Eilean Donan is a small tidal island where three lochs meet, Loch Duich, Loch Long and Loch Alsh, in the western Highlands of Scotland; since the castle’s restoration in the early 20th Century, a footbridge has connected the island to the mainland. A picturesque castle that frequently appears in photographs, film and television dominates the island, which lies about 1 kilometre (0.62 mi) from the village of Dornie.
Eilean Donan is part of the Kintail National Scenic Area, one of 40 in Scotland. In 2001, the island had a recorded population of just one person, but there were no “usual residents” at the time of the 2011 census.
Eilean Donan, which means simply “island of Donnán”, is named after Donnán of Eigg, a Celtic saint martyred in 617. Donnán is said to have established a church on the island, though no trace of this remains.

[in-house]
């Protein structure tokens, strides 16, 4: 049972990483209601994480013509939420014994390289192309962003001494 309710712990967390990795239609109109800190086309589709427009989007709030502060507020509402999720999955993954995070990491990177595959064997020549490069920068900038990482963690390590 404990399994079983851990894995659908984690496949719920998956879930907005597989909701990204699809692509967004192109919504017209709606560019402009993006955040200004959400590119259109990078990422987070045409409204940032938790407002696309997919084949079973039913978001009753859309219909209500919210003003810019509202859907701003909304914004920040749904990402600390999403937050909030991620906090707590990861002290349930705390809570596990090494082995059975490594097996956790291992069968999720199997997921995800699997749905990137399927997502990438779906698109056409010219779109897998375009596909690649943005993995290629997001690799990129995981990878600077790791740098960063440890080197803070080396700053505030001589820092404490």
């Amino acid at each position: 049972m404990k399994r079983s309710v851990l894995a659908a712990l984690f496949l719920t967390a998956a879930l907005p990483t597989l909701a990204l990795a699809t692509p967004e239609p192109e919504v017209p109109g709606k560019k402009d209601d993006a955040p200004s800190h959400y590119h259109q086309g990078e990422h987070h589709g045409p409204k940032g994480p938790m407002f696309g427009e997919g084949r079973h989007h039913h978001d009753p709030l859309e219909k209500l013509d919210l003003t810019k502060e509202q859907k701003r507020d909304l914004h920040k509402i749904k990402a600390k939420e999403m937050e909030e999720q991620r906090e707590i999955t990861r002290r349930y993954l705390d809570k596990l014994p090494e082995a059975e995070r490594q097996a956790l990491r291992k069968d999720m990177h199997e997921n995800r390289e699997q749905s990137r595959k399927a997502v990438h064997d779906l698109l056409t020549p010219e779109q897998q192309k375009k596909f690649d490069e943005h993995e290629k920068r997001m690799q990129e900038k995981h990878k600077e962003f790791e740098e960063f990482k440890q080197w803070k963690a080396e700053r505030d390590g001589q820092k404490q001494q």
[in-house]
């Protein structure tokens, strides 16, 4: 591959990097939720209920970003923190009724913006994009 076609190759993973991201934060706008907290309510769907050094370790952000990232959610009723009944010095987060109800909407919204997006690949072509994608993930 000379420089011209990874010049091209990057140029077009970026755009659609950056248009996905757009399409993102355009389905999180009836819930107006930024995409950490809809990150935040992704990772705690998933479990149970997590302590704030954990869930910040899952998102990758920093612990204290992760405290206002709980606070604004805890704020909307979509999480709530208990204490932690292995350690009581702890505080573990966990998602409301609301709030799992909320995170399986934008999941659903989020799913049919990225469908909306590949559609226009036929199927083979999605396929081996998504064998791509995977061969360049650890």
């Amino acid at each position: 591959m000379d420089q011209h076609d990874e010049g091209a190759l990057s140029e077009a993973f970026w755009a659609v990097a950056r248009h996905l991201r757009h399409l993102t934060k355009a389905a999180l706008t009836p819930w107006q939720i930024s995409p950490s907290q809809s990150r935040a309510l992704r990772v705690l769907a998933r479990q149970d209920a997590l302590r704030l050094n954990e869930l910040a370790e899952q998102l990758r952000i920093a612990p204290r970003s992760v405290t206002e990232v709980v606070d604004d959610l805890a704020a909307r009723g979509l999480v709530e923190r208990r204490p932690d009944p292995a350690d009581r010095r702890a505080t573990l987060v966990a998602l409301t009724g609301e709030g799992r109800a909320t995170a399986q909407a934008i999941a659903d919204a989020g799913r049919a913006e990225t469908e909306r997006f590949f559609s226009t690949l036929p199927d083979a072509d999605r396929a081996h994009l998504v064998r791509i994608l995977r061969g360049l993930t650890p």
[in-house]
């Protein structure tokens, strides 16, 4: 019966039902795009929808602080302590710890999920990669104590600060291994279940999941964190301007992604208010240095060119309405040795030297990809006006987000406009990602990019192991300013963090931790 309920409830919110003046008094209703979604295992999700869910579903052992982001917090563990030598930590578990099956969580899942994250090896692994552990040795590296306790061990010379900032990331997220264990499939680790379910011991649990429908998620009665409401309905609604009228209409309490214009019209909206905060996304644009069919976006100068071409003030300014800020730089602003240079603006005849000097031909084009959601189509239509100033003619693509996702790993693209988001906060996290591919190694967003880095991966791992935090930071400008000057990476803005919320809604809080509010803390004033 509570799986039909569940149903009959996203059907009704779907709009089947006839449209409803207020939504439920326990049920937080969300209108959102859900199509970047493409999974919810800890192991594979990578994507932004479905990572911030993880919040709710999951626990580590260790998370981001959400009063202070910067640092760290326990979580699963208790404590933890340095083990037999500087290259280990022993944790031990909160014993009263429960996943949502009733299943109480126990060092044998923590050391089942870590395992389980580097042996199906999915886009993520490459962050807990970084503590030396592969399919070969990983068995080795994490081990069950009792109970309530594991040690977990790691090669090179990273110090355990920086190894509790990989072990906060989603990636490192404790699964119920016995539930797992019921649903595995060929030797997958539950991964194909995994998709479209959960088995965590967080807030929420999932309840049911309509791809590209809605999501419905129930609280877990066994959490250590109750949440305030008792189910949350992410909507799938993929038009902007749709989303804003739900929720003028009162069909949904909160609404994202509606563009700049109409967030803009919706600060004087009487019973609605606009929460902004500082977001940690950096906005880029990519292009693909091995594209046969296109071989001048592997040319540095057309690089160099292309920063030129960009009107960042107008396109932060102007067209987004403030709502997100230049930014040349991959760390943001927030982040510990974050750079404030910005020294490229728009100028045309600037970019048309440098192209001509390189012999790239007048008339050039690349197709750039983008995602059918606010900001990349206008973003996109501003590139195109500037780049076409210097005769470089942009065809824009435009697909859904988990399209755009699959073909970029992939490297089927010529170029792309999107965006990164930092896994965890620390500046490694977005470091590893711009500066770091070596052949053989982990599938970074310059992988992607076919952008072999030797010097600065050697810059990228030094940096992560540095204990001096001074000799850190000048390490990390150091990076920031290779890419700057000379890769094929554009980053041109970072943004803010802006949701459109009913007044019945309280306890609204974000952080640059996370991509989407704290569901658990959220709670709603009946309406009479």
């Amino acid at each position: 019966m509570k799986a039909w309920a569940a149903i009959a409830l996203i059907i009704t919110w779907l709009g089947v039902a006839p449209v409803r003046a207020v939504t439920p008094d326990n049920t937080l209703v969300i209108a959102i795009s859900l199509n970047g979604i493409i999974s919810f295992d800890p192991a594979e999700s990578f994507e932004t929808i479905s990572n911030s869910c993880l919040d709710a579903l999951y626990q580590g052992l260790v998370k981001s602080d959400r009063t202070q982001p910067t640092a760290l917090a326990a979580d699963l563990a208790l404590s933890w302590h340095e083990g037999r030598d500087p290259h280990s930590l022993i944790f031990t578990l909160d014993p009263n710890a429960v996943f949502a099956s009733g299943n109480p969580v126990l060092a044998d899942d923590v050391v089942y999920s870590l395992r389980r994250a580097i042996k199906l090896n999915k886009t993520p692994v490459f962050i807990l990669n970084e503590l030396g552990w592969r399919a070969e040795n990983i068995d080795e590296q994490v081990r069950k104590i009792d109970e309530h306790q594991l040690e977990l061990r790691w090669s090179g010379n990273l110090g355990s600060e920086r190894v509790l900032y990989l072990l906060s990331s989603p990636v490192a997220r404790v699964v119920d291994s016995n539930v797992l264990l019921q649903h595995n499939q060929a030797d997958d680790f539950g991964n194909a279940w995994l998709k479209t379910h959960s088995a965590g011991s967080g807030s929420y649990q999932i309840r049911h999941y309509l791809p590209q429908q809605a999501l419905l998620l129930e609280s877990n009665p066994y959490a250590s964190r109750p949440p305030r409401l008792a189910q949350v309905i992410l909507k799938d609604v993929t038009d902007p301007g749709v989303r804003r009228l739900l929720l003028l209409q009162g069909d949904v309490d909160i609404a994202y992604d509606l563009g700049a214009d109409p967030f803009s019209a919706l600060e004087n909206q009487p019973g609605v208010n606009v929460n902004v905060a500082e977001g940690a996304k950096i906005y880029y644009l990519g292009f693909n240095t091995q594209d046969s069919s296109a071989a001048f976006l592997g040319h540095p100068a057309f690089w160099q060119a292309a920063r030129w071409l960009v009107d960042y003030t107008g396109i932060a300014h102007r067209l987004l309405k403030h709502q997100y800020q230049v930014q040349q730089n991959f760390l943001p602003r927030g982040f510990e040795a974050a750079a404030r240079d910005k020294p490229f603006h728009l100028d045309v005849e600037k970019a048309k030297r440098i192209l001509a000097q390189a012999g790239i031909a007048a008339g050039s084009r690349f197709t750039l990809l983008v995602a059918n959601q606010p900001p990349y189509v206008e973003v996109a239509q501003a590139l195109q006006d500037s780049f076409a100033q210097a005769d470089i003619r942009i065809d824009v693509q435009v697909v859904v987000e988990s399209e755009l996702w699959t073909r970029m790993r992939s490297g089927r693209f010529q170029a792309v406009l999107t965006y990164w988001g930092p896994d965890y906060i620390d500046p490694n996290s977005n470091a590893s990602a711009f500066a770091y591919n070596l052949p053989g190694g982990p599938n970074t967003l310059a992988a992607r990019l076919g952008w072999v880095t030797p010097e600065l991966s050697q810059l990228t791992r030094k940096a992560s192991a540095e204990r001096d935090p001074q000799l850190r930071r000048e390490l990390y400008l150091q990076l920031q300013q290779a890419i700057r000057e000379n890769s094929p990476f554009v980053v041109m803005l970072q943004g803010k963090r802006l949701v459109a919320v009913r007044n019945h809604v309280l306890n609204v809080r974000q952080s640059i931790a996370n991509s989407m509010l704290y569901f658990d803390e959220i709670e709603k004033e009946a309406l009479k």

The castle was founded in the thirteenth century, and became a stronghold of the Clan Mackenzie and their allies the Clan Macrae. In the early eighteenth century the Mackenzies’ involvement in the Jacobite rebellions led in 1719 to the castle’s destruction by government ships. Lieutenant-Colonel John Macrae-Gilstrap’s twentieth-century reconstruction of the ruins produced the present buildings.